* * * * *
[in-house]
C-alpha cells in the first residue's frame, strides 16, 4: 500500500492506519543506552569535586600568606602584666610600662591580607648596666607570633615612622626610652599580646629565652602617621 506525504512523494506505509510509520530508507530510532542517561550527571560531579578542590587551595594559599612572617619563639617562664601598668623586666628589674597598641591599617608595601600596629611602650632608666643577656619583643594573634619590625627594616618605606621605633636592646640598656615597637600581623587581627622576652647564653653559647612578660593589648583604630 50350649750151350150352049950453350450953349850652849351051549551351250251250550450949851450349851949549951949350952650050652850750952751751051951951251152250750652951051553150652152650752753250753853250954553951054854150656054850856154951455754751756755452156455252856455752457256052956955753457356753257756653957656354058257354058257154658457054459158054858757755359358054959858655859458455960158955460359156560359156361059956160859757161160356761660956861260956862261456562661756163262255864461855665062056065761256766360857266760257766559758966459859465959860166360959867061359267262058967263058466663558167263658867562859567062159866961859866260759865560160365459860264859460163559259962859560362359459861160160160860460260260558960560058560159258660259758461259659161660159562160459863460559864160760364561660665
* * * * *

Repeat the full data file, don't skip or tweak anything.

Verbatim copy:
[in-house]
C-alpha cells in the first residue's frame, strides 16, 4: 500500500492506519543506552569535586600568606602584666610600662591580607648596666607570633615612622626610652599580646629565652602617621 506525504512523494506505509510509520530508507530510532542517561550527571560531579578542590587551595594559599612572617619563639617562664601598668623586666628589674597598641591599617608595601600596629611602650632608666643577656619583643594573634619590625627594616618605606621605633636592646640598656615597637600581623587581627622576652647564653653559647612578660593589648583604630 50350649750151350150352049950453350450953349850652849351051549551351250251250550450949851450349851949549951949350952650050652850750952751751051951951251152250750652951051553150652152650752753250753853250954553951054854150656054850856154951455754751756755452156455252856455752457256052956955753457356753257756653957656354058257354058257154658457054459158054858757755359358054959858655859458455960158955460359156560359156361059956160859757161160356761660956861260956862261456562661756163262255864461855665062056065761256766360857266760257766559758966459859465959860166360959867061359267262058967263058466663558167263658867562859567062159866961859866260759865560160365459860264859460163559259962859560362359459861160160160860460260260558960560058560159258660259758461259659161660159562160459863460559864160760364561660665